How You Can Help Muslim Refugees In America
Although the United States welcomed a record numbers of Muslim refugees in 2016, it is still important to recognize their unique hardships — especially as we honor World Refugee Day. While Muslims make up the plurality of refugees that came to America last year — 46 percent, according to the Pew Research Center — they arrive facing a wave of Islamophobia that is only increasing, according to the Southern Poverty Law Center.
While it is clear that anti-Muslim rhetoric and groups were on the rise before Donald Trump became president, his attempts to institute travel bans that targeted Muslim-majority countries raised concerns for some advocacy groups, like the American Civil Liberties Union, which decried it for unfairly targeting Muslims. When the 4th Circuit ruled against Trump's second attempt in May, the decision stated that the executive order “drips with religious intolerance, animus, and discrimination.” Even with more of them entering the United States, the atmosphere for Muslim refugees is still tense.
"Refugees are facing a variety of challenges," Sharif Aly, an Advocacy Counselor at Islamic Relief USA, tells Bustle in an email. "The most prominent is an increase in xenophobia and negative anti-refugee rhetoric which is limiting the available resources for their resettlement and creating an unwelcome atmosphere for many."
Aly tells Bustle that anti-Muslim rhetoric only adds to the trauma refugees face while trying to escape war torn countries.
"Refugees are rushing to escape violence and terrorism," Aly says. "Unfortunately, some rhetoric exists that attempts to characterize refugees as people who are dangerous when in fact they've been trying their best to protect their families and find safety."
In response to the widespread needs, IRUSA has a Refugee Crisis program. The program features a few tiers of needs, supplying food, water, medicine and shelter to those facing emergency circumstances, both in the USA and abroad. Once families are settled, IRUSA offers more in-depth support such as job training.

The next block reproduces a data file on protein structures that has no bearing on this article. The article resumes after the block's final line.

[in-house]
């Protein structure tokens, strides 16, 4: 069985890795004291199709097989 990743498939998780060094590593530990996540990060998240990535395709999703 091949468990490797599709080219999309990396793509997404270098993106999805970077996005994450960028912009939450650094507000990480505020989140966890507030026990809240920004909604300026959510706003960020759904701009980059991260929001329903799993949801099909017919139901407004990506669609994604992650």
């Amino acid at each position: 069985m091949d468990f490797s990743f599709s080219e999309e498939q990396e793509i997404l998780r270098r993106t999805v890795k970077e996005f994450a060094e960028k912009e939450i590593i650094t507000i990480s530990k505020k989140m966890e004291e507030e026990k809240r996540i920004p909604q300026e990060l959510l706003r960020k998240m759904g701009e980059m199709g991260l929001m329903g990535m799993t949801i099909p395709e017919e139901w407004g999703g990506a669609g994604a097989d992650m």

Alongside their focus on providing families with initial food and shelter upon arrival in the U.S., IRUSA has recently shifted its focus towards the more permanent process of helping families resettle. Currently, IRUSA has seven regional offices in the U.S: in northern California, southern California, Illinois, Florida, New Jersey, Texas and Virginia, according to Aly.
While all of their offices serve as headquarters for local fundraising and advocacy, Aly tells Bustle that in the past year they opened their first offices specifically focused on refugee resettlement.
"Islamic Relief USA launched its first resettlement office in Raleigh, North Carolina last year where we provide case work for refugees and assist them in filling out important applications, providing shelter support, and assist them in orienting to their new surroundings," says Aly. "Islamic Relief USA provides resettlement support in Virginia, Maryland and North Carolina."
There are a variety of ways you can volunteer to help newly arrived refugees settle into the United States. Aly says that IRUSA is always looking for willing volunteers, particularly in the cities focused on permanent resettlement. "Supporters can volunteer on our website at IRUSA.org where they can be provided volunteer opportunities. We are especially active in Virginia, New Jersey/NY, California, Texas, Florida and Illinois," says Aly.
With the large amounts of women and children refugees, Aly shares that IRUSA has women's programs specifically developed to support women refugees as they traverse the intersection of global sexism and xenophobia. That can be a great group to specifically volunteer with, Aly says.
"In the United States, we have had advocacy for gender equality, livelihood support programs that assist women to build up their employment capacity and develop sustainability especially with homeownership programs," Aly explains. "In addition, we have educated Muslim religious leaders, Imams, on the dangers of domestic violence and how to counsel women who are victims of gender based violence."
If you want to find out more about opportunities to help and volunteer, you can check out Islamic Relief USA's website — and not just on World Refugee Day.